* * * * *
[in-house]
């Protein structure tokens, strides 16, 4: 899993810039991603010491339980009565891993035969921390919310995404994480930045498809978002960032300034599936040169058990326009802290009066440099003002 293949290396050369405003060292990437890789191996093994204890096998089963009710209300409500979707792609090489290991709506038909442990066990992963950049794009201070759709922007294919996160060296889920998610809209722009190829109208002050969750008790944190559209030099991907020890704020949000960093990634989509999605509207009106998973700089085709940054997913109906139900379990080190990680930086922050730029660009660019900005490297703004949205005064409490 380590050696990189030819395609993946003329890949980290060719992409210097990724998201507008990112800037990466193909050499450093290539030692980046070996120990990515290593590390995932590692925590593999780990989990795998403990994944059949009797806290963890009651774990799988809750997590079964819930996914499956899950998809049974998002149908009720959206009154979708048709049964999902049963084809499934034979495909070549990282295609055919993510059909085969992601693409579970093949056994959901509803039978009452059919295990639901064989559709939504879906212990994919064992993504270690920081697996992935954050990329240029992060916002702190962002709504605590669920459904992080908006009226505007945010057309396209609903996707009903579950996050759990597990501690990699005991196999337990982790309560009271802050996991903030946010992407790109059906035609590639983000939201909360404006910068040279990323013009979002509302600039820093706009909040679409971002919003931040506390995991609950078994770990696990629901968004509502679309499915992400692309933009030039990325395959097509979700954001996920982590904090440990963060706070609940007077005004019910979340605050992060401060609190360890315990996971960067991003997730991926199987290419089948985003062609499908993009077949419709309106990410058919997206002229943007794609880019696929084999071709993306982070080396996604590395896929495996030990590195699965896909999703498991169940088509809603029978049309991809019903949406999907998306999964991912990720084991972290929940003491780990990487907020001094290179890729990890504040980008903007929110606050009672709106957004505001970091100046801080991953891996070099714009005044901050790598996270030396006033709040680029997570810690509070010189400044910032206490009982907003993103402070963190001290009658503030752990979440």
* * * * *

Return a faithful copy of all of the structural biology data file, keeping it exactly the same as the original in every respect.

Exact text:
[in-house]
């Protein structure tokens, strides 16, 4: 899993810039991603010491339980009565891993035969921390919310995404994480930045498809978002960032300034599936040169058990326009802290009066440099003002 293949290396050369405003060292990437890789191996093994204890096998089963009710209300409500979707792609090489290991709506038909442990066990992963950049794009201070759709922007294919996160060296889920998610809209722009190829109208002050969750008790944190559209030099991907020890704020949000960093990634989509999605509207009106998973700089085709940054997913109906139900379990080190990680930086922050730029660009660019900005490297703004949205005064409490 380590050696990189030819395609993946003329890949980290060719992409210097990724998201507008990112800037990466193909050499450093290539030692980046070996120990990515290593590390995932590692925590593999780990989990795998403990994944059949009797806290963890009651774990799988809750997590079964819930996914499956899950998809049974998002149908009720959206009154979708048709049964999902049963084809499934034979495909070549990282295609055919993510059909085969992601693409579970093949056994959901509803039978009452059919295990639901064989559709939504879906212990994919064992993504270690920081697996992935954050990329240029992060916002702190962002709504605590669920459904992080908006009226505007945010057309396209609903996707009903579950996050759990597990501690990699005991196999337990982790309560009271802050996991903030946010992407790109059906035609590639983000939201909360404006910068040279990323013009979002509302600039820093706009909040679409971002919003931040506390995991609950078994770990696990629901968004509502679309499915992400692309933009030039990325395959097509979700954001996920982590904090440990963060706070609940007077005004019910979340605050992060401060609190360890315990996971960067991003997730991926199987290419089948985003062609499908993009077949419709309106990410058919997206002229943007794609880019696929084999071709993306982070080396996604590395896929495996030990590195699965896909999703498991169940088509809603029978049309991809019903949406999907998306999964991912990720084991972290929940003491780990990487907020001094290179890729990890504040980008903007929110606050009672709106957004505001970091100046801080991953891996070099714009005044901050790598996270030396006033709040680029997570810690509070010189400044910032206490009982907003993103402070963190001290009658503030752990979440």